9 Key Cybersecurity Roles for Government

Traditional IT Skills Evolve into Needed IT Security Know-How
9 Key Cybersecurity Roles for Government
At first glance, the list of roles looks like those for traditional IT jobs - system administration, programming, technical writing - but the nine key skills categories proposed by the Commission on Cybersecurity for the 44th Presidency involve the know-how needed to build a highly qualified information security workforce.

"When we talk about cybersecurity professionals, we're not necessarily talking about people who are typically identified as cybersecurity types," said Frank Reeder, a former Office of Management and Budget executive who with Karen Evans, a top IT official in the Bush White House, coauthored the white paper, A Human Capital Crisis in Cybersecurity: Technical Proficiency Matters, issued this week by the commission.

The white paper identified the nine key IT security roles as:

  • System administration: client systems and servers;
  • Network administration and network security operations;
  • Security assessment, security auditing and information assurance;
  • Threat analysis, intrusion and data analysis, intelligence and counter intelligence;
  • Forensics investigation;
  • Programming;
  • Technical writing;
  • Security architecture and engineering; and
  • Information security and incident management.

"Systems administrators, network administrators, those who write code are typically not identified as cybersecurity types," Reeder said in an interview Tuesday. "But what they do or the manner in which they do it is critical both to deploying technology that is to the extent that we can make it safe and given that there is no such thing as absolutely safe technology, having the skills necessary to protect it and defend it and ultimately recover when bad stuff happens because bad stuff will happen."

The Federal Chief Information Officers Council and the Office of Personnel Management, as well as other organizations, are working to develop occupational classes for cybersecurity professionals, and the commission recommendations are aimed at identifying the key roles in cybersecurity, the functions they perform and the specific skills - including requisite training and education - required to do those jobs.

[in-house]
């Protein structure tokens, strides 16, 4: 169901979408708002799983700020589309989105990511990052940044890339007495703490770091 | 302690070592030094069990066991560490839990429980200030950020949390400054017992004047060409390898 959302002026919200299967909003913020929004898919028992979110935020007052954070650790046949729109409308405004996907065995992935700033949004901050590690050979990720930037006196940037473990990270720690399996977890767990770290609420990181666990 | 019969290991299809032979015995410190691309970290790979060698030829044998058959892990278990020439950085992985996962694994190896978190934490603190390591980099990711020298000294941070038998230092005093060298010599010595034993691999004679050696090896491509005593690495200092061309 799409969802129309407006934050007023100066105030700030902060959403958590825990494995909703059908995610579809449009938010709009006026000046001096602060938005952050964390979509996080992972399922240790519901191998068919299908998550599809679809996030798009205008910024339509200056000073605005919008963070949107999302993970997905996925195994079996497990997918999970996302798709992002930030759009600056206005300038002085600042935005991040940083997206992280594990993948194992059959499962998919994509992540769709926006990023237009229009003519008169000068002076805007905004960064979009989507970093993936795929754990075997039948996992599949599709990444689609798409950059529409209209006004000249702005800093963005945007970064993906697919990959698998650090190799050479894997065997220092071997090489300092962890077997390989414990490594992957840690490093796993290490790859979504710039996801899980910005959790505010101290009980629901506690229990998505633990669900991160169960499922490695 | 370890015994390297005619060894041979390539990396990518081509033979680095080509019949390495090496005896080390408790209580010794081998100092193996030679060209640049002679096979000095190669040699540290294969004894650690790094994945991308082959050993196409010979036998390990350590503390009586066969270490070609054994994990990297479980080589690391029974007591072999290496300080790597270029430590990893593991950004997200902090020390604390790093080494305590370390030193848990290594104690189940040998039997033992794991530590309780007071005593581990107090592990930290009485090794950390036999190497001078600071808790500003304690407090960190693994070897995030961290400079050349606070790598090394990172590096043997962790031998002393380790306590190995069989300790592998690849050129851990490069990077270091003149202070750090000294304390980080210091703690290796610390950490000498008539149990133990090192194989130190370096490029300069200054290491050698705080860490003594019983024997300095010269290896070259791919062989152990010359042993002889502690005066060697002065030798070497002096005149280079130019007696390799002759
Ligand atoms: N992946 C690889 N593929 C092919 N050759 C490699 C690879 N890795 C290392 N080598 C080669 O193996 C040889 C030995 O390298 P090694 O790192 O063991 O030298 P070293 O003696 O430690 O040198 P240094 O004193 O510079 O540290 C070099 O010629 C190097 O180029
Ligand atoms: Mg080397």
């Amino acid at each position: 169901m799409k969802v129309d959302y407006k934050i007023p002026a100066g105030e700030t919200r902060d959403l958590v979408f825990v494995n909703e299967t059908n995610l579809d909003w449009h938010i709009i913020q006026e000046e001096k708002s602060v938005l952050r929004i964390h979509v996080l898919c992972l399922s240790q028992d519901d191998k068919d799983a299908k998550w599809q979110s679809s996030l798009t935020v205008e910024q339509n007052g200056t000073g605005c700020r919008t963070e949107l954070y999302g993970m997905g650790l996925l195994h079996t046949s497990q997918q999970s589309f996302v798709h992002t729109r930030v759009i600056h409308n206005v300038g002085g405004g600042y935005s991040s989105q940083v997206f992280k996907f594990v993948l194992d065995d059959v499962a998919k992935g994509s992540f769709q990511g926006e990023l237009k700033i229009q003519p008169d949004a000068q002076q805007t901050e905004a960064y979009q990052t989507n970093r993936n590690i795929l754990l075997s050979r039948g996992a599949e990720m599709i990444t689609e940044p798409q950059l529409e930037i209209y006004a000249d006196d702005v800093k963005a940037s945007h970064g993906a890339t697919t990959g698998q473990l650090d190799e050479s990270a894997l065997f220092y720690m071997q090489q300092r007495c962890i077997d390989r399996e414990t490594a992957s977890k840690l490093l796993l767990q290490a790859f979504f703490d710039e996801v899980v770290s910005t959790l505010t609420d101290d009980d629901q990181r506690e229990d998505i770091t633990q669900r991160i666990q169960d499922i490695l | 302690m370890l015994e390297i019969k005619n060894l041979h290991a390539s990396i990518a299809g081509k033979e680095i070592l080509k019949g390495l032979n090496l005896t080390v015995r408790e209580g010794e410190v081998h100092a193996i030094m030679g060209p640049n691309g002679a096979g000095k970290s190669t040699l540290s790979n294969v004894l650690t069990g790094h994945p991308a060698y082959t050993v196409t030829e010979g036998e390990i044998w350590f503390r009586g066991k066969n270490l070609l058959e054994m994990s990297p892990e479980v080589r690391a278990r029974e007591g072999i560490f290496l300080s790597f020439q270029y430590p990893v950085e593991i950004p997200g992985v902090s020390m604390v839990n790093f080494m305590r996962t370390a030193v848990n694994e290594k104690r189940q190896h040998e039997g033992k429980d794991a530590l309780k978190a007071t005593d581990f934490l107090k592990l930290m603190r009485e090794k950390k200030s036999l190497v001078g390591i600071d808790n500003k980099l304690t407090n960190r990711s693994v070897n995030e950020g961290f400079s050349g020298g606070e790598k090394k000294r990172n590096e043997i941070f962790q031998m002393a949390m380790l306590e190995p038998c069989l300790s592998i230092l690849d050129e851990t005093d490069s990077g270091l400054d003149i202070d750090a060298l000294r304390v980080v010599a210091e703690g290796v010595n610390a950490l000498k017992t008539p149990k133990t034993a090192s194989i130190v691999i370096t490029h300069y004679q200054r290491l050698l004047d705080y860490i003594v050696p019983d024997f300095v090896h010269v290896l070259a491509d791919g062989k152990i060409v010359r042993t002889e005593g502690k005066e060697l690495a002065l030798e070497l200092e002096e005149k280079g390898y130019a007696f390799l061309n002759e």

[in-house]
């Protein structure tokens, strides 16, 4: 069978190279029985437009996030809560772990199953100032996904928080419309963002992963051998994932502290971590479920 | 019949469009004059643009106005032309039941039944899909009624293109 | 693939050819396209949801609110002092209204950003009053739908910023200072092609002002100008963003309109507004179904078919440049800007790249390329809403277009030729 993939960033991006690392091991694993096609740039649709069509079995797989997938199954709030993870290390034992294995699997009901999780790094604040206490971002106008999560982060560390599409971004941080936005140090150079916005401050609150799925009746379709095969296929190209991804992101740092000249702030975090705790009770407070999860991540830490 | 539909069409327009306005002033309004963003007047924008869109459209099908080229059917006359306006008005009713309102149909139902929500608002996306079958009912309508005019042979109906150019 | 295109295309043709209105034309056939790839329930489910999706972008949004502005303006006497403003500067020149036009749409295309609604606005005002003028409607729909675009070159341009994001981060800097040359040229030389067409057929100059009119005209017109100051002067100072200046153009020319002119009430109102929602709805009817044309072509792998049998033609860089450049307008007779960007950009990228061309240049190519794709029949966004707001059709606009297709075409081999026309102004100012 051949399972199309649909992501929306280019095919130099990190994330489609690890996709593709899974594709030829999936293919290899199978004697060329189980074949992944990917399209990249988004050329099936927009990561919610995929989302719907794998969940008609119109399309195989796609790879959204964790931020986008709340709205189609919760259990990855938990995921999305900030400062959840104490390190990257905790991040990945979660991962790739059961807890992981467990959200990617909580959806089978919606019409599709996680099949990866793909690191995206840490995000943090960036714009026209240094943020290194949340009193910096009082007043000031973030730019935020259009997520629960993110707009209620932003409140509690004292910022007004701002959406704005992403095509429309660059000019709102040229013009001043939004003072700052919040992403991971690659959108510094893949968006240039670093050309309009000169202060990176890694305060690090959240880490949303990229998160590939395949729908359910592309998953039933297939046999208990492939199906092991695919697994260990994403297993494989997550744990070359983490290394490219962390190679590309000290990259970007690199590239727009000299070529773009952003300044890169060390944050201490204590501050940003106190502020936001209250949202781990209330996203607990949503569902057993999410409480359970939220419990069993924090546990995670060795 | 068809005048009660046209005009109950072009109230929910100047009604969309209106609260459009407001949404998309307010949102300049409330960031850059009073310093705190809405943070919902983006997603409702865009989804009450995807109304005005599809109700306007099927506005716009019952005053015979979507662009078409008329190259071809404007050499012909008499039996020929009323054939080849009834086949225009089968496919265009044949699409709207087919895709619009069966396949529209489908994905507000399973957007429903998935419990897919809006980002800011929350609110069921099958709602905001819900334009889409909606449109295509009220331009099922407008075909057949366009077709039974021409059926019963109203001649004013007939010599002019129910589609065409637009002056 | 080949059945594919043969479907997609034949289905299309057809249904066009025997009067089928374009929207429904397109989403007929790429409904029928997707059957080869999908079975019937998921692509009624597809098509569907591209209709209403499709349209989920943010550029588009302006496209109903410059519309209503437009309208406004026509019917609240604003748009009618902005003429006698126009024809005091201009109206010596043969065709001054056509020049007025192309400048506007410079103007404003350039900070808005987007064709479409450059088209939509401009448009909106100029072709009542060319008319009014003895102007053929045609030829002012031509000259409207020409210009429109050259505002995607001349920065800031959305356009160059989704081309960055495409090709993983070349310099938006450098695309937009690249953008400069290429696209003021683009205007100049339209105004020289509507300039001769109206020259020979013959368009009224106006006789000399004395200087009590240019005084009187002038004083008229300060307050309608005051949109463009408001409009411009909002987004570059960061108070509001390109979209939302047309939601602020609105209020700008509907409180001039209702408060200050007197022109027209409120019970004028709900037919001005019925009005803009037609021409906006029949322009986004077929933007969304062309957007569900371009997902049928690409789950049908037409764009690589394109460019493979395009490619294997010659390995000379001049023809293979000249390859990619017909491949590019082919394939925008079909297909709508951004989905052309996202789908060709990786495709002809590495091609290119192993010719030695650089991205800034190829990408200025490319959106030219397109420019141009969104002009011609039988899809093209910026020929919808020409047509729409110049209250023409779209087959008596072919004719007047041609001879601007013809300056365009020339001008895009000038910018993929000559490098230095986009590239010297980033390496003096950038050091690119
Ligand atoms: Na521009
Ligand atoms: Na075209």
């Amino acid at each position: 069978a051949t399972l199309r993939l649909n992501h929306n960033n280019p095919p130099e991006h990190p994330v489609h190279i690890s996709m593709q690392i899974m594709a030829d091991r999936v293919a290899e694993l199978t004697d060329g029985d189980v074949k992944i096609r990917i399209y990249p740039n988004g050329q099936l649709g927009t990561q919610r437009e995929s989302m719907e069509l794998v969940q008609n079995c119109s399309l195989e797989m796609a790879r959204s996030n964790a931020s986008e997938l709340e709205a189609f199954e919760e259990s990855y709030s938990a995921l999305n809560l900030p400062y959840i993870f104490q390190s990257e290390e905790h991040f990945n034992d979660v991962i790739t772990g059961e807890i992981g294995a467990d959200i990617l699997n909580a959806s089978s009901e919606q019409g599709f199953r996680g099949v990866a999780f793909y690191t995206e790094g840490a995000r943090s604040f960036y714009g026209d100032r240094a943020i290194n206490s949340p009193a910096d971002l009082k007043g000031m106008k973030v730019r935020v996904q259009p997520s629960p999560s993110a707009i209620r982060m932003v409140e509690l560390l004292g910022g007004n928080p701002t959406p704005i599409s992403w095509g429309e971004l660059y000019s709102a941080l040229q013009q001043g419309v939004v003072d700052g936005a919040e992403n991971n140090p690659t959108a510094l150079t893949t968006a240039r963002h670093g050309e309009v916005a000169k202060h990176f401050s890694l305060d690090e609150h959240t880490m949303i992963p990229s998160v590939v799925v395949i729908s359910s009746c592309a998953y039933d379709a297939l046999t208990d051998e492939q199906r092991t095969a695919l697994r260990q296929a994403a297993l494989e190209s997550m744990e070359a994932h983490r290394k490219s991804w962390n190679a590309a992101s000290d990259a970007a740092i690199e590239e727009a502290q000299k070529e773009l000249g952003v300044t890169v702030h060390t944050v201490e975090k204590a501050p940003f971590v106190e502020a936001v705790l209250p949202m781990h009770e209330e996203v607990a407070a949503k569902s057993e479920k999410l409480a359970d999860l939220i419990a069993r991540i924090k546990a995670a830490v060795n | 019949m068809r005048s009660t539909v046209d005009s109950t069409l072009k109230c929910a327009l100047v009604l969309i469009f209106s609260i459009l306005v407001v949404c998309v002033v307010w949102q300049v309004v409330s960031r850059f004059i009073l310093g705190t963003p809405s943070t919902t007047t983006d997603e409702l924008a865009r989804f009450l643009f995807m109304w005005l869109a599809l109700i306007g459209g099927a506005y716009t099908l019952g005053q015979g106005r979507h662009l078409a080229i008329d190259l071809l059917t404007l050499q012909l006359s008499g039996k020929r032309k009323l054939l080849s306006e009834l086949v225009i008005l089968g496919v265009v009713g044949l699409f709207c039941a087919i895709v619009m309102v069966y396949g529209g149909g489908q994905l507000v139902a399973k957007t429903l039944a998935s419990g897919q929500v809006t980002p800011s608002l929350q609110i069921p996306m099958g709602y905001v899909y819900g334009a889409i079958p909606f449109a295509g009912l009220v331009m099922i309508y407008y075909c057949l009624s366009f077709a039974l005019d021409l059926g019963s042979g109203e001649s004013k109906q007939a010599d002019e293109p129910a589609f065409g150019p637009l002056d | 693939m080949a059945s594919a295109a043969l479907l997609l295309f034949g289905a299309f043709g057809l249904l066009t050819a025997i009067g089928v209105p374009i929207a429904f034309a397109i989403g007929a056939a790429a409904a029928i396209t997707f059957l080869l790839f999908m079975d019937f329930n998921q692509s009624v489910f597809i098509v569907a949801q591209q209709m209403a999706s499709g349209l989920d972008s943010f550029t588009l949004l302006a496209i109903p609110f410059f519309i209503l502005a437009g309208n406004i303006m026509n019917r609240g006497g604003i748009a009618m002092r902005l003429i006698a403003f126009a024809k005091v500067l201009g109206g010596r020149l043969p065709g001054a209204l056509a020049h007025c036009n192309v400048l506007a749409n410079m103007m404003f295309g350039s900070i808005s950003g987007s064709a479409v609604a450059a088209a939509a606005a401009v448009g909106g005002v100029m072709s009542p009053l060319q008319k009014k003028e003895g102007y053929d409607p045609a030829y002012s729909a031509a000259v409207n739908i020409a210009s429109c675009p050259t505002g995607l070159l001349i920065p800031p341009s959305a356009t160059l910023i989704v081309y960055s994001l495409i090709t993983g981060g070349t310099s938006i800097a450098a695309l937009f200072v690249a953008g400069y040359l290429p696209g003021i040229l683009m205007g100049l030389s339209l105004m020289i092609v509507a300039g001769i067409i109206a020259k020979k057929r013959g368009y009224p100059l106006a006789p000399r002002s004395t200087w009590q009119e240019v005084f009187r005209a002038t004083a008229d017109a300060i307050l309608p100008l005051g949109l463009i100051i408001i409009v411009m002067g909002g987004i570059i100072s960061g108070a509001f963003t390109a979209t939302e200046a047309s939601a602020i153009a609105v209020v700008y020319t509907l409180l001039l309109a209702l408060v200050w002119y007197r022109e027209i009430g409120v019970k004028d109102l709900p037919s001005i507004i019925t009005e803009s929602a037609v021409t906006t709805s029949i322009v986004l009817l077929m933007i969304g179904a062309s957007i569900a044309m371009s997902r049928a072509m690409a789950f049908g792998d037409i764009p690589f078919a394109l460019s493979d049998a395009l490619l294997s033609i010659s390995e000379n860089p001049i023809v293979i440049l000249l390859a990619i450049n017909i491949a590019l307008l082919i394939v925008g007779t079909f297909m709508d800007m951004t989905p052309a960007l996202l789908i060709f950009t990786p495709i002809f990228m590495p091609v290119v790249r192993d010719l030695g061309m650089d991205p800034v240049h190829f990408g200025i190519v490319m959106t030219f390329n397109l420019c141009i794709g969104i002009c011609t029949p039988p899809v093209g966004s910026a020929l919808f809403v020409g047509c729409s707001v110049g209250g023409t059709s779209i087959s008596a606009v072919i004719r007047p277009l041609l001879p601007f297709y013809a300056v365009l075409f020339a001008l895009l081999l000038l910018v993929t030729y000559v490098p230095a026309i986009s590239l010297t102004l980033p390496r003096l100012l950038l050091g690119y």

Occupational classifications for IT security within government would help simplify recruiting - recruiters would know the specific expertise to seek - and facilitate training by defining what skills need to be developed. Today, most cybersecurity professionals are classified as information technology specialists.

"Because cybersecurity work is performed in many different positions and places throughout the federal government, it is not easy to identify them by looking solely at job titles or organization charts," John Berry, director of the Office of Personnel Management, said last November when he unveiled the government's IT security classification initiative.

By reaching a consensus on the roles and requisite skills, the commission report says, educators would have a much better understanding of the labor market their graduates will enter, purchasers of cybersecurity services could more clearly specify the qualifications they seek from service providers and the sometimes confusing regime of professional certifications programs could reflect the needs of potential employees.


About the Author

Eric Chabrow

Eric Chabrow

Host & Producer, ISMG Security Report; Executive Editor, GovInfoSecurity & InfoRiskToday

Chabrow hosts and produces the semi-weekly podcast ISMG Security Report and oversees ISMG's GovInfoSecurity and InfoRiskToday. He's a veteran multimedia journalist who has covered information technology, government and business.




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